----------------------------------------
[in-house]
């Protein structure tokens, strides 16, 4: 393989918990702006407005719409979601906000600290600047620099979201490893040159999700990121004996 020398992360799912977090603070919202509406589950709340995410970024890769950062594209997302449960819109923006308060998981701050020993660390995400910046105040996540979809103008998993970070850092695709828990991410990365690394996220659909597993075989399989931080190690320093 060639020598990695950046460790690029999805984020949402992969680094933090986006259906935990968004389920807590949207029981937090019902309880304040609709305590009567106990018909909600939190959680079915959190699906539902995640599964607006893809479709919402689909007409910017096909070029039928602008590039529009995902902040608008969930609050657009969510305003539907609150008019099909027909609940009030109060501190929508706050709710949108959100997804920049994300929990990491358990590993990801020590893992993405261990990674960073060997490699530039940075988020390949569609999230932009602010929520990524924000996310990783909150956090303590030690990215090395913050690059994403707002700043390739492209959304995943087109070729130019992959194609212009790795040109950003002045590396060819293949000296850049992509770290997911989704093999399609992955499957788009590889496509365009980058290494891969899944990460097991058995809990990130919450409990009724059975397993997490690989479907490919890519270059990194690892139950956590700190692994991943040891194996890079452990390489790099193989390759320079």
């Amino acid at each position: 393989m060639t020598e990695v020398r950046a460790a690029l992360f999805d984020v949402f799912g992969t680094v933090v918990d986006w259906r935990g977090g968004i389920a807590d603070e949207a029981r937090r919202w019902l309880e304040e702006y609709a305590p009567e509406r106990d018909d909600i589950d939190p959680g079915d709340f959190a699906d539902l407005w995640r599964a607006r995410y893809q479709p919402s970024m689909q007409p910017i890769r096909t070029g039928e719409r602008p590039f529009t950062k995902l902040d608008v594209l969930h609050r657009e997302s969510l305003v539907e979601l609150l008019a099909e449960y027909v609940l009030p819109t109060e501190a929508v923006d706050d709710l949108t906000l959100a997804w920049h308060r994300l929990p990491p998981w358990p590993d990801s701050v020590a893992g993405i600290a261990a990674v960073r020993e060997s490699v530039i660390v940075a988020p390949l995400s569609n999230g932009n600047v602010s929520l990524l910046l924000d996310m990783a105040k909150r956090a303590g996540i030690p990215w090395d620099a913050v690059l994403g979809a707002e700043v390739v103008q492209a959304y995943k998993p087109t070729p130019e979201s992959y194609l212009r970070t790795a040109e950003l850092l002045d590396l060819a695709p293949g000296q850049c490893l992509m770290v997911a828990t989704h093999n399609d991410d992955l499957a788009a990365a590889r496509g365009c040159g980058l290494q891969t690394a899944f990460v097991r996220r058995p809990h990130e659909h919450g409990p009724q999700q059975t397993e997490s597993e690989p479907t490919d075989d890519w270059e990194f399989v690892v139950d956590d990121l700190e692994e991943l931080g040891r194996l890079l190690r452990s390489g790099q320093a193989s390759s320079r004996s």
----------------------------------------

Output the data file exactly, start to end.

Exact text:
[in-house]
């Protein structure tokens, strides 16, 4: 393989918990702006407005719409979601906000600290600047620099979201490893040159999700990121004996 020398992360799912977090603070919202509406589950709340995410970024890769950062594209997302449960819109923006308060998981701050020993660390995400910046105040996540979809103008998993970070850092695709828990991410990365690394996220659909597993075989399989931080190690320093 060639020598990695950046460790690029999805984020949402992969680094933090986006259906935990968004389920807590949207029981937090019902309880304040609709305590009567106990018909909600939190959680079915959190699906539902995640599964607006893809479709919402689909007409910017096909070029039928602008590039529009995902902040608008969930609050657009969510305003539907609150008019099909027909609940009030109060501190929508706050709710949108959100997804920049994300929990990491358990590993990801020590893992993405261990990674960073060997490699530039940075988020390949569609999230932009602010929520990524924000996310990783909150956090303590030690990215090395913050690059994403707002700043390739492209959304995943087109070729130019992959194609212009790795040109950003002045590396060819293949000296850049992509770290997911989704093999399609992955499957788009590889496509365009980058290494891969899944990460097991058995809990990130919450409990009724059975397993997490690989479907490919890519270059990194690892139950956590700190692994991943040891194996890079452990390489790099193989390759320079």
């Amino acid at each position: 393989m060639t020598e990695v020398r950046a460790a690029l992360f999805d984020v949402f799912g992969t680094v933090v918990d986006w259906r935990g977090g968004i389920a807590d603070e949207a029981r937090r919202w019902l309880e304040e702006y609709a305590p009567e509406r106990d018909d909600i589950d939190p959680g079915d709340f959190a699906d539902l407005w995640r599964a607006r995410y893809q479709p919402s970024m689909q007409p910017i890769r096909t070029g039928e719409r602008p590039f529009t950062k995902l902040d608008v594209l969930h609050r657009e997302s969510l305003v539907e979601l609150l008019a099909e449960y027909v609940l009030p819109t109060e501190a929508v923006d706050d709710l949108t906000l959100a997804w920049h308060r994300l929990p990491p998981w358990p590993d990801s701050v020590a893992g993405i600290a261990a990674v960073r020993e060997s490699v530039i660390v940075a988020p390949l995400s569609n999230g932009n600047v602010s929520l990524l910046l924000d996310m990783a105040k909150r956090a303590g996540i030690p990215w090395d620099a913050v690059l994403g979809a707002e700043v390739v103008q492209a959304y995943k998993p087109t070729p130019e979201s992959y194609l212009r970070t790795a040109e950003l850092l002045d590396l060819a695709p293949g000296q850049c490893l992509m770290v997911a828990t989704h093999n399609d991410d992955l499957a788009a990365a590889r496509g365009c040159g980058l290494q891969t690394a899944f990460v097991r996220r058995p809990h990130e659909h919450g409990p009724q999700q059975t397993e997490s597993e690989p479907t490919d075989d890519w270059e990194f399989v690892v139950d956590d990121l700190e692994e991943l931080g040891r194996l890079l190690r452990s390489g790099q320093a193989s390759s320079r004996s």